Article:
Now, as a coin collector, I have to mention the coins in the museums. In the first museum, there were only a few dozen coins on display, but they were a selection spanning 2,100 years from the Roman Republic to the Euro. The audio tour gave a fascinating tale on how they each related to the history of the region and what events and cultural aspects led to the next coin type. As I am a visual learner, I was disappointed because I don’t think I grasped the info as well as I could have if I had read it. After finishing up at this museum, it was 3:30pm. I had become separated from the friends I had come with, and they happened to be on the other side of the city. I meandered over there to the museum they were in by 4:00pm. When I arrived, they had already toured the museum, so I was a bit disappointed. Then they start talking with me excitedly about the coins on display.
Since none of them collect coins, I knew the display must have been amazing. Now with only 45 minutes to tour the museum, I buy a ticket and proceed to look at as many artifacts as possible and find this legendary coin display. Most of the museum comprised of Roman artifacts attesting to the wealth of the ancient city. Apparently, there was a path dedicated to monuments erected for the dead.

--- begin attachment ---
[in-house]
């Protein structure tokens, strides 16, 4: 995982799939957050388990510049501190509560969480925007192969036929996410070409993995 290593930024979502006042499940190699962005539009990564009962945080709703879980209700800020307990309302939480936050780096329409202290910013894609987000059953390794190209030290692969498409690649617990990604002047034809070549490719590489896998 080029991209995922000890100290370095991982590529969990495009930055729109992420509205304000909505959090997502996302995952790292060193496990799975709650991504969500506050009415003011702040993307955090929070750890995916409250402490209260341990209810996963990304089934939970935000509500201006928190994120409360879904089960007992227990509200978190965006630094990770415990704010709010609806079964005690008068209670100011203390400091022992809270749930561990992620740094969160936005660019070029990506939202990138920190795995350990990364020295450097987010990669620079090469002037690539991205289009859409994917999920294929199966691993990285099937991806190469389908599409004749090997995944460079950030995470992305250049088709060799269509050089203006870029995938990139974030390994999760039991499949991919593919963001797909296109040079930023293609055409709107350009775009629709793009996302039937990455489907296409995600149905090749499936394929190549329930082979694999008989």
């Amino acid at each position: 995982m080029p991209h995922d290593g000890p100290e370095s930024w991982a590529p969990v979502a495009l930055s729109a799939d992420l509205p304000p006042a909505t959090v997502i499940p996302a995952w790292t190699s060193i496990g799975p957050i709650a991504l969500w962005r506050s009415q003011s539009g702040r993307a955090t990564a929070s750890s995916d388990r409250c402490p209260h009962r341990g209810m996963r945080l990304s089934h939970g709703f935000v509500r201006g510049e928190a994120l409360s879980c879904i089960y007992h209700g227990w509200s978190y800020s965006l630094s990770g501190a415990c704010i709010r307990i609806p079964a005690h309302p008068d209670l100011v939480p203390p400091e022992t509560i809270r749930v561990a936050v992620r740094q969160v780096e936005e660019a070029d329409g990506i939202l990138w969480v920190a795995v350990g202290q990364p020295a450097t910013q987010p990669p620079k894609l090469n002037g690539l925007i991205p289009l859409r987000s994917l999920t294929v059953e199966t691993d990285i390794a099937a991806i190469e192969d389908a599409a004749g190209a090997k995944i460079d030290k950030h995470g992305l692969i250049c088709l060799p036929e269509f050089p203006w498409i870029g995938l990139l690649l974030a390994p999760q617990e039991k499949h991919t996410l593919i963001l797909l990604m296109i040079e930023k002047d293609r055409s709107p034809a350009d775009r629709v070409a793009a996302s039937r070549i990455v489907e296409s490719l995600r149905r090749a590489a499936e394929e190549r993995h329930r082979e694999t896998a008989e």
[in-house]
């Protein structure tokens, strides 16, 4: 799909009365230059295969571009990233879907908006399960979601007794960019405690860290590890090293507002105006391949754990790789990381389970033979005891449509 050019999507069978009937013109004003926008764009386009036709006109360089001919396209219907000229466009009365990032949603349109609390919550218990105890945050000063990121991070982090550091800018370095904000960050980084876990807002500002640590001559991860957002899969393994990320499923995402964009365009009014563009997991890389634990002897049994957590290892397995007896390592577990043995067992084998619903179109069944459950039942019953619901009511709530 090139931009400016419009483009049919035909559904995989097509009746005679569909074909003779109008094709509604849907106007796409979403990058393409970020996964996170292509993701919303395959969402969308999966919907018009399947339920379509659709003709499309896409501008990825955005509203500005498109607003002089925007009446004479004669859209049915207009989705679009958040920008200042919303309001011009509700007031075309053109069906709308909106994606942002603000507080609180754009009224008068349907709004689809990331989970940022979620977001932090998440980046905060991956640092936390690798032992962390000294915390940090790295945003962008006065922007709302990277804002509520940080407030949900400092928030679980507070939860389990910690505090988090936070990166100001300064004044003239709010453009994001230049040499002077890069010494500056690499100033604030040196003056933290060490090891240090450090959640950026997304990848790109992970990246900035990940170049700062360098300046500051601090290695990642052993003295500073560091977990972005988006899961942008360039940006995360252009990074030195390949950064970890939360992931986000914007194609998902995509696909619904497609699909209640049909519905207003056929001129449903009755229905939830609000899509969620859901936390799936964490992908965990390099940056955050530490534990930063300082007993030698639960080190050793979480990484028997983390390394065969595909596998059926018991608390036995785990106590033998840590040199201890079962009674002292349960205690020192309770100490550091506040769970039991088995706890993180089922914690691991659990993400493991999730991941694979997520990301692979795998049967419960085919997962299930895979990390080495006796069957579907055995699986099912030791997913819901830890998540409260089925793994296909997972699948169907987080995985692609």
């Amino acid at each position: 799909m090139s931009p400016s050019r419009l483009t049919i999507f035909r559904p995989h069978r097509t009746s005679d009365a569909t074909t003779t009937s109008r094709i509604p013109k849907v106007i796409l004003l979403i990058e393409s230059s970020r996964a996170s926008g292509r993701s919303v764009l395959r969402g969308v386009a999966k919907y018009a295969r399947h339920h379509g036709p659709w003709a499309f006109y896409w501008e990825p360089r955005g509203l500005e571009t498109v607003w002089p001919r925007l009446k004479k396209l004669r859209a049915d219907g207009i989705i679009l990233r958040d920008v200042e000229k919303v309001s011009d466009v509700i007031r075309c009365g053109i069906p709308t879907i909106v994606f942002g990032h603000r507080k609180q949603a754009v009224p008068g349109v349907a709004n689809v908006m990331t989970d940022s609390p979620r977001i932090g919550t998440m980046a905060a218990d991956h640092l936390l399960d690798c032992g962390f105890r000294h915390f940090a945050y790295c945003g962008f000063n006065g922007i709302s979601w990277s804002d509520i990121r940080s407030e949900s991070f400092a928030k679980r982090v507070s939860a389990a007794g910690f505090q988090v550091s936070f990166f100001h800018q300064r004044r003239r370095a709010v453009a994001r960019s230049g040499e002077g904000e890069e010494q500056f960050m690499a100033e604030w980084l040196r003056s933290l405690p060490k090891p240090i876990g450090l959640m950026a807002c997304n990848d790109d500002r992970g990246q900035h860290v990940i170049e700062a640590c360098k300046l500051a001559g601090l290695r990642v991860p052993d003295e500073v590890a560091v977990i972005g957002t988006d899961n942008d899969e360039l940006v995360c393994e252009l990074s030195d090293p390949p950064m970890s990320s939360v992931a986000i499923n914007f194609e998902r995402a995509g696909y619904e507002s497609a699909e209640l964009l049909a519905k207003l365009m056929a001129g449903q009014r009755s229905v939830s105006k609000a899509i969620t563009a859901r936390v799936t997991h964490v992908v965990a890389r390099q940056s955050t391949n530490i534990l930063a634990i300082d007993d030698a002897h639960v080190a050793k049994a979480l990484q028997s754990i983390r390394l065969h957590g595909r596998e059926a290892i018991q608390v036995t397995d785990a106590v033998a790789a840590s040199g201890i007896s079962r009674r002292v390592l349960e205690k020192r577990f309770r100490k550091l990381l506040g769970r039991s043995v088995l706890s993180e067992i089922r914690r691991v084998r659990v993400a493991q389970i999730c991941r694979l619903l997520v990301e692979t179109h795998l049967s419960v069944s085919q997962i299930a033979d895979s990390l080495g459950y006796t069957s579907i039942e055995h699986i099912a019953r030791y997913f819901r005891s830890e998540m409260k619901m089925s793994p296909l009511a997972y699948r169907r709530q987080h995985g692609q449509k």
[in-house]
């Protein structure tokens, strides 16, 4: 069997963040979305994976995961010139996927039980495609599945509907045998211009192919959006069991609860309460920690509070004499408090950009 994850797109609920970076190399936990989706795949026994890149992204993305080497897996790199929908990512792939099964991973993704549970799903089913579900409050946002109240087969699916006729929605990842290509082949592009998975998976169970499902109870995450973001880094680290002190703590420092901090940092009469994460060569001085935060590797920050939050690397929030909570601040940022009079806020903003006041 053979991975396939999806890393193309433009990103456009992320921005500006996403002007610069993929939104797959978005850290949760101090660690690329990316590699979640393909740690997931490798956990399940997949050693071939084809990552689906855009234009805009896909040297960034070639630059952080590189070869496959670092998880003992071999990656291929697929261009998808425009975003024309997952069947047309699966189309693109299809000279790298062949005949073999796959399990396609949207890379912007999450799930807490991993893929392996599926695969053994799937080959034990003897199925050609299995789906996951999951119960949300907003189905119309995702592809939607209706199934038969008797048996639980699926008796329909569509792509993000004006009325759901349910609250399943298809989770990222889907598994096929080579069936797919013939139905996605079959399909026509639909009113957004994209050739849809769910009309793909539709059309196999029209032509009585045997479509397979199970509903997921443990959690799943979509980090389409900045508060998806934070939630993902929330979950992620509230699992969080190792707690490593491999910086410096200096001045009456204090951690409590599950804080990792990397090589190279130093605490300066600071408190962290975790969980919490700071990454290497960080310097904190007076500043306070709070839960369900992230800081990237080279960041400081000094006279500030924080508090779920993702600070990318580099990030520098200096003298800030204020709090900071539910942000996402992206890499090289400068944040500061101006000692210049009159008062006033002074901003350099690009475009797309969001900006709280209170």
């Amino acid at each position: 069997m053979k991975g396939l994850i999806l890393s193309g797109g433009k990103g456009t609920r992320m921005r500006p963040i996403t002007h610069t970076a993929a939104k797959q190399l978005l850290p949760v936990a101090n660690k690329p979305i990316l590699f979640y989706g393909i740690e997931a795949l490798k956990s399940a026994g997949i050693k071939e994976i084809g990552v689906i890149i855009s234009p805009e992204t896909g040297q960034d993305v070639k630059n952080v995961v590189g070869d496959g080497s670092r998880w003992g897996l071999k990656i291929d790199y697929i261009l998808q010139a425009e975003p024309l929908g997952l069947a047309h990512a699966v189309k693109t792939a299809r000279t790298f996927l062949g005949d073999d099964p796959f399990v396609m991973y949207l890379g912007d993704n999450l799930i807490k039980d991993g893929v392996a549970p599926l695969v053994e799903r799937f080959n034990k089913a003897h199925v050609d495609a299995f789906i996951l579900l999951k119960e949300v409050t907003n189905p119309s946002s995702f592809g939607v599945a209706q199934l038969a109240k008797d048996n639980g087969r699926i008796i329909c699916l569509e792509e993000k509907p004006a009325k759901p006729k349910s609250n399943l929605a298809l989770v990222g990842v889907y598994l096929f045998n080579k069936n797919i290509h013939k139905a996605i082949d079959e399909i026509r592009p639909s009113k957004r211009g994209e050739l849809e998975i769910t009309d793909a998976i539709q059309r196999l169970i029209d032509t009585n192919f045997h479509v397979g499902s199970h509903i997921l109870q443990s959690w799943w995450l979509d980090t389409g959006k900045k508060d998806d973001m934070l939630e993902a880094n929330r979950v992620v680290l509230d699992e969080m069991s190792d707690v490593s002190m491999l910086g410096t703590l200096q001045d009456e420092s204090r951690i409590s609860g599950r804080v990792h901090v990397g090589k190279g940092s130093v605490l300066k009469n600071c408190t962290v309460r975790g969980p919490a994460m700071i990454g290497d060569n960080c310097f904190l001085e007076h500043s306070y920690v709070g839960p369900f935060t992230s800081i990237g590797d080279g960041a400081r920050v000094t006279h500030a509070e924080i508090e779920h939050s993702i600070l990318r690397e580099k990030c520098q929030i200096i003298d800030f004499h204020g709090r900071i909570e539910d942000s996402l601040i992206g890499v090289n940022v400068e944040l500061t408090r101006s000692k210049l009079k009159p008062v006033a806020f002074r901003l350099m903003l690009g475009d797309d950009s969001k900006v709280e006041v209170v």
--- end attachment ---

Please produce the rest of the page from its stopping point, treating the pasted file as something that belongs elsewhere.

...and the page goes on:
I soon found that I had the whole museum to myself, and after I was done with each room, a guard would lock it up behind me. The closer it got to 5:00 pm, the more irritated the staff started to look. So I rushed through the exhibits trying to feast my eyes and camera on as much as possible as quickly as possible. I soon get to the end with 15 minutes to spare, but I did not see any impressive displays of coins. Knowing I could not have simply missed it, I walk up to the security guard (whose face turns to “Aw, crap, what does he want?”). I just simply ask “Münzen?” and the guard brightens and leads me to the glory room. Here is what greets me:
A giant pile of gorgeous Roman aurii, the largest intact hoard of such in the world. I can assure you I had a stupid grin on my face since I had never seen so many incredibly valuable coins heaped in one place before.